School of Information Management & Systems. Fall 2000.
142 Access to American Cultural Heritages.   Buckland.

1. People don't always agree what a document is about. A matter of point of view.
2. Relying on the words in the document (title, text, etc.) has limitations. Very common words are usually ignored as a hindrance: THE, OF, FROM..,... "Stop words".
3. You need language for description - and language is culturally based. Use of "natural language" (ordinary use of words) results in inconsistency since there are unlimited different ways to describe something. "Unnatural language" can provide consistency, by
(a) "Controlled", limited, standardized, and stylized use of words (List of subject headings, thesaurus, controlled vocabulary); or
(b) Artificial notation to denote and arrange subjects, e.g. a library or other classification using numerals.
  Groups have their cultures and so vary in specialized terminology, concepts, views, and values, so description needs to be situational, for some group, for some purpose.
3. Combinations of topics, e.g. "The physics of music." The cataloger/indexer isolates the different aspects ("facets") of the subject. How do you find a particular combination?
(a) The indexer can assign a descriptor for each separate aspect of the subject matter. The searcher examines the list of books associated with each facet, then compares the lists to see which books occurs on all of these lists, i.e. has that combination of descriptors. Check the list of books on "Physics" and the list of books on "Music" and identify the books on both lists. ("Post-coordinate" searching). This "Boolean searching" is typical of online bibliographic databases.
(b) Alternatively, the cataloger can define and label each combination before anyone searches ("Pre-coordinate indexing"): (i) General books on "Cherokee Indians" in one list; (ii) General books on "Poetry" in another list; but (iii) Books on " Cherokee Indian Poetry" (a combination) only in a separate third list. And "Poetry about Cherokee Indians." in a fourth. For manual searches in card catalogs and printed indexes conventions are needed to govern arrangement: File under C for "Cherokee Indian Poetry" or under P for "Poetry -- Cherokee Indian"? This has carried over into "eXact SUbject" searches in online library catalogs.   N.B. Pre- and post-coordinate systems should be logically equivalent.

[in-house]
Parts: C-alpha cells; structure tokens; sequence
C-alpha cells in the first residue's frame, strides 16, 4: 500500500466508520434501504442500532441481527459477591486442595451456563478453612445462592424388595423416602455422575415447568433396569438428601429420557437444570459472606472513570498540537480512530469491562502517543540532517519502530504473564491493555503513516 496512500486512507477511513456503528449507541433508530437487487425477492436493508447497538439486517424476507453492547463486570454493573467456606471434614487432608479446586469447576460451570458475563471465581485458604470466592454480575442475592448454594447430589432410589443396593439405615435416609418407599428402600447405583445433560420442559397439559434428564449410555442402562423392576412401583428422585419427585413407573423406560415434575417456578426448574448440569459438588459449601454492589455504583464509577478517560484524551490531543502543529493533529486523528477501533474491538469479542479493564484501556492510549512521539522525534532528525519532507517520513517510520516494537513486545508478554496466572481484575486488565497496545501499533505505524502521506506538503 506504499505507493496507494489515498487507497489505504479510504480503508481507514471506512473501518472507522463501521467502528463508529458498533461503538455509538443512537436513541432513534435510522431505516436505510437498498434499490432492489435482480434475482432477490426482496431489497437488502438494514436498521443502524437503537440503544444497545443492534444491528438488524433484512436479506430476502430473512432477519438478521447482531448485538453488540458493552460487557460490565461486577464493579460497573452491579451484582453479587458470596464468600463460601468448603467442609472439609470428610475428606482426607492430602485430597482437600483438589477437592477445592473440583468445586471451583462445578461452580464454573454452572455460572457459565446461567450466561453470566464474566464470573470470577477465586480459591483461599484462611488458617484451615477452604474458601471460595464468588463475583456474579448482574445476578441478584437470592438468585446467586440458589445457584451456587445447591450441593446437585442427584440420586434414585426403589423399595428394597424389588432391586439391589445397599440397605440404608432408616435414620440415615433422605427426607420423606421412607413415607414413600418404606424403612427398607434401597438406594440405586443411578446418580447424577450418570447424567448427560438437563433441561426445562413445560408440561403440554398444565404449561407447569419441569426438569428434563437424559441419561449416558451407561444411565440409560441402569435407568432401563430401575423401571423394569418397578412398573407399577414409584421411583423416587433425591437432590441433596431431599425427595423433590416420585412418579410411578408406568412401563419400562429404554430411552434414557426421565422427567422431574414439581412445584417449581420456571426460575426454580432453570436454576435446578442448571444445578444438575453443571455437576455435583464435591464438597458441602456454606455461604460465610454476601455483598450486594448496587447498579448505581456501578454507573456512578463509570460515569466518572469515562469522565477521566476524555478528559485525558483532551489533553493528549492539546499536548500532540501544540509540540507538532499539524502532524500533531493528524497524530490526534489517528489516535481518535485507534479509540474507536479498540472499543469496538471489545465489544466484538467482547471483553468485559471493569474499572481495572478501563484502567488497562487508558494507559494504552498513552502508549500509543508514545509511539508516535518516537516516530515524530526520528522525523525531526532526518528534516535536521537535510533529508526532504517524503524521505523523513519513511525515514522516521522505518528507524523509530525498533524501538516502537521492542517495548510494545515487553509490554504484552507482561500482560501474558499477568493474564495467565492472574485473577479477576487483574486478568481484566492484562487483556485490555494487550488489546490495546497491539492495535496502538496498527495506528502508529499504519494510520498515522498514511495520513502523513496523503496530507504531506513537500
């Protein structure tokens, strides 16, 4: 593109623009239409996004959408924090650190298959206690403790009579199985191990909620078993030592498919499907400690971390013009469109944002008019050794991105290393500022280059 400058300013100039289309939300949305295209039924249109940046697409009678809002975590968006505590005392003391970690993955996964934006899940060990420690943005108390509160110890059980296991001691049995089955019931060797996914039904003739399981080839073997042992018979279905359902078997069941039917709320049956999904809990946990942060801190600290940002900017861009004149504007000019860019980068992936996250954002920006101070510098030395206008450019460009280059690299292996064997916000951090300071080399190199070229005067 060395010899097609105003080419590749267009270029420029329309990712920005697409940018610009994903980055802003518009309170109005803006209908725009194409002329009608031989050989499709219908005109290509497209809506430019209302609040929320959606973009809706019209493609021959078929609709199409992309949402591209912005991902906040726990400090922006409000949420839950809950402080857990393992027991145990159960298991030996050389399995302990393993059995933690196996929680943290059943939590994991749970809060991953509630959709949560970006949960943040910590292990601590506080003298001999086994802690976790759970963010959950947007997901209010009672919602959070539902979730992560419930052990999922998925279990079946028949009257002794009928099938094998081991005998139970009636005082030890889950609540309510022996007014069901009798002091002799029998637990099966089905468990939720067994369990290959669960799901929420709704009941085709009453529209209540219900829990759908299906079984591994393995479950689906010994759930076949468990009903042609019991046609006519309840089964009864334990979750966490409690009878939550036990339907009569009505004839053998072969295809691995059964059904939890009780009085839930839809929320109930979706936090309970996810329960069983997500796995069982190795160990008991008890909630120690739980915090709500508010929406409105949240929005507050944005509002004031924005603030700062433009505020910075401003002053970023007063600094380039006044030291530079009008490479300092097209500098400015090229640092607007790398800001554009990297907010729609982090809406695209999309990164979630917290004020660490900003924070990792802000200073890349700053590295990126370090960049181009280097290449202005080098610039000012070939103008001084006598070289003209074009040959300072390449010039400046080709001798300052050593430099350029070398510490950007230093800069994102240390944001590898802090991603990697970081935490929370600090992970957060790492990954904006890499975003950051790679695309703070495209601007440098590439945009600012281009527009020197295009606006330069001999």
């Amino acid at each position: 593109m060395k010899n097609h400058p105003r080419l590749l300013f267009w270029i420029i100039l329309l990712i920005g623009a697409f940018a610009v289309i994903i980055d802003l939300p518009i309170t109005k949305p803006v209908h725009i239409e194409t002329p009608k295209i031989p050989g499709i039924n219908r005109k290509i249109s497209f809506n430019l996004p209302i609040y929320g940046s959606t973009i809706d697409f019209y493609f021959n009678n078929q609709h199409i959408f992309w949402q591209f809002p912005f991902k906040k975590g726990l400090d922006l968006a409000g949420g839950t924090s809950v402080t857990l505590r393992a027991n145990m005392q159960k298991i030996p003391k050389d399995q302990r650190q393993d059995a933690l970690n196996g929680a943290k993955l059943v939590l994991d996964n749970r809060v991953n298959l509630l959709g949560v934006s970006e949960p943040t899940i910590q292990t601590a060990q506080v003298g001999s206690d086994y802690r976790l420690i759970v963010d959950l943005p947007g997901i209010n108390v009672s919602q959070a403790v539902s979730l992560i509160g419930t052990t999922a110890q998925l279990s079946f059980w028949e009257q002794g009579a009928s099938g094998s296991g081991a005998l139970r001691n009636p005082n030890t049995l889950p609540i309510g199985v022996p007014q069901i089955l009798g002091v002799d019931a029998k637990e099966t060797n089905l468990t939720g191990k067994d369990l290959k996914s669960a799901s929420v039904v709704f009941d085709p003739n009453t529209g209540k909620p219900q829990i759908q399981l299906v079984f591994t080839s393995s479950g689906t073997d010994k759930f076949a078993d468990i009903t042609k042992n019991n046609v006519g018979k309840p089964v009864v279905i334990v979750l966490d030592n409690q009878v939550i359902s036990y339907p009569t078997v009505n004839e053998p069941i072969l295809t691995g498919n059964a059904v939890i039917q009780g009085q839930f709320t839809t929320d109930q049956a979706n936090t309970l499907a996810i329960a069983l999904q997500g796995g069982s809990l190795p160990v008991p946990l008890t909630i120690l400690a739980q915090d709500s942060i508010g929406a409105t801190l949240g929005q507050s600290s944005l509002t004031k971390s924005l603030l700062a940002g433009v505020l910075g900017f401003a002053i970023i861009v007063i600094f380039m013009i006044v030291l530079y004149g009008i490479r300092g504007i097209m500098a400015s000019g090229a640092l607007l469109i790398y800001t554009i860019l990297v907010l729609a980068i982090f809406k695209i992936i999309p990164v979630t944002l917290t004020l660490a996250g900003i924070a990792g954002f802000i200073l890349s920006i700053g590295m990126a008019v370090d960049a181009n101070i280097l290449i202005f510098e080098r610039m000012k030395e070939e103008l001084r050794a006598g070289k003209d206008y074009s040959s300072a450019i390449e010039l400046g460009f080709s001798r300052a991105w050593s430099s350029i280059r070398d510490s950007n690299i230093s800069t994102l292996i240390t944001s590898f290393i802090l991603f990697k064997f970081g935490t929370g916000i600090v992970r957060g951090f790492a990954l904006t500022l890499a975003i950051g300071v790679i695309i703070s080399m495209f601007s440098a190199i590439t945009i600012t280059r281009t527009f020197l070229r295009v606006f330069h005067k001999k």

(c) More powerful "second generation" online library catalogs, e.g. MELVYL, use a curious combination. The indexing data available is precoordinate subject cataloging from the Library of Congress Subject Headings list. So these headings can be searched as composed with F XSU   They are also decomposed into individual words indexed individually so that the words can be searched separately or in any combination as specified by the searcher, i.e. post-coordinate searching, using FIND SW (=Subject keyWord) followed by one or more words. Thus a post-coordinate ("subject keyword") searching capability in provided (F SW) as well as exact pre-coordinate searching (F XSU).
4. Other clues, e.g. title words, language, date, and authorship are often useful, e.g. Find records for a few books on a subject using a search on title words, then using Display LONG or D SU to reveal the subject headings.
5. Library catalogs use the Library of Congress Subject Headings, in big red volumes usually kept near online terminals, which makes elaborate use of subheadings to denote subtopics, form (e.g. "dictionaries"), place, time, etc. There are also cross-references, e.g.
USE [= use some other heading] and its reciprocal USE FOR - for synonyms.
Dowsing USE Divining-rod; Divining Rod UF Dowsing. Usually relates synonyms.
NT = "See also the Narrower Term" and its reciprocal
BT = "See also the Broader Term": Dogs NT Spaniels; Spaniels BT Dogs.
RT = "See also the related term": Birds RT Ornithology.
SA = "See also": Dog breeds SA names of specific breeds, e.g. bloodhound, collies,...
Ability testing SA subdivision Ability testing under subjects, e.g. Dentists--Ability testing.